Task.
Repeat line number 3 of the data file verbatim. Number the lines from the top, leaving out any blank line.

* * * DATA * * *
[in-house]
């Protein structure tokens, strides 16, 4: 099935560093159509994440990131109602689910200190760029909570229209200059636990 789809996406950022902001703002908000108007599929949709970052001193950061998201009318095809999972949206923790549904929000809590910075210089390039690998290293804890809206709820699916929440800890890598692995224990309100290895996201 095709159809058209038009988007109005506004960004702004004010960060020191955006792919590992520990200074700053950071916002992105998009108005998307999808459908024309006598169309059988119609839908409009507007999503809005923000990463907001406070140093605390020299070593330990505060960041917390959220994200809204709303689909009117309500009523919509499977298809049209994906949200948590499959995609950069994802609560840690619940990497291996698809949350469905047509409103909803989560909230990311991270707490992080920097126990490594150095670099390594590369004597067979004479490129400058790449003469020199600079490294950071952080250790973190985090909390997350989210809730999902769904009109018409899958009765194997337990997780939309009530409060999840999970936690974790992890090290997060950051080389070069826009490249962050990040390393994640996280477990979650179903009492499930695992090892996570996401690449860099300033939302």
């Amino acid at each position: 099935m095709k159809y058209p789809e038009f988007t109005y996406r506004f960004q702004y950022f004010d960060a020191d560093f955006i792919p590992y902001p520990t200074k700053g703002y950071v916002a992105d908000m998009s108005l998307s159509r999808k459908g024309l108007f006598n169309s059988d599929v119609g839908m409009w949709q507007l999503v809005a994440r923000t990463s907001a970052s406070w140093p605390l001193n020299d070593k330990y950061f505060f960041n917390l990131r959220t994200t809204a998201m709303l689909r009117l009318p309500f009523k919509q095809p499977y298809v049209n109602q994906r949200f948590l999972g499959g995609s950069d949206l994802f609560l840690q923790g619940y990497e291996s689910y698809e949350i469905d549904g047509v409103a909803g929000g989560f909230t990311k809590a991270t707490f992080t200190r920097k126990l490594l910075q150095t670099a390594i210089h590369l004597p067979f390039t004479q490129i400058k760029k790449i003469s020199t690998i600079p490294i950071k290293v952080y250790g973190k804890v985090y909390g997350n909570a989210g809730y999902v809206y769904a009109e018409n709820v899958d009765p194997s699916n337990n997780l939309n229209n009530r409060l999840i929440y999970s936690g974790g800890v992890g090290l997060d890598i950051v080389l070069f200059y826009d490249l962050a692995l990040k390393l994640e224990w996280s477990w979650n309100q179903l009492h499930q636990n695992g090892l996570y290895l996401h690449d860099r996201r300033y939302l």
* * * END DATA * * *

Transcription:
């Amino acid at each position: 099935m095709k159809y058209p789809e038009f988007t109005y996406r506004f960004q702004y950022f004010d960060a020191d560093f955006i792919p590992y902001p520990t200074k700053g703002y950071v916002a992105d908000m998009s108005l998307s159509r999808k459908g024309l108007f006598n169309s059988d599929v119609g839908m409009w949709q507007l999503v809005a994440r923000t990463s907001a970052s406070w140093p605390l001193n020299d070593k330990y950061f505060f960041n917390l990131r959220t994200t809204a998201m709303l689909r009117l009318p309500f009523k919509q095809p499977y298809v049209n109602q994906r949200f948590l999972g499959g995609s950069d949206l994802f609560l840690q923790g619940y990497e291996s689910y698809e949350i469905d549904g047509v409103a909803g929000g989560f909230t990311k809590a991270t707490f992080t200190r920097k126990l490594l910075q150095t670099a390594i210089h590369l004597p067979f390039t004479q490129i400058k760029k790449i003469s020199t690998i600079p490294i950071k290293v952080y250790g973190k804890v985090y909390g997350n909570a989210g809730y999902v809206y769904a009109e018409n709820v899958d009765p194997s699916n337990n997780l939309n229209n009530r409060l999840i929440y999970s936690g974790g800890v992890g090290l997060d890598i950051v080389l070069f200059y826009d490249l962050a692995l990040k390393l994640e224990w996280s477990w979650n309100q179903l009492h499930q636990n695992g090892l996570y290895l996401h690449d860099r996201r300033y939302l």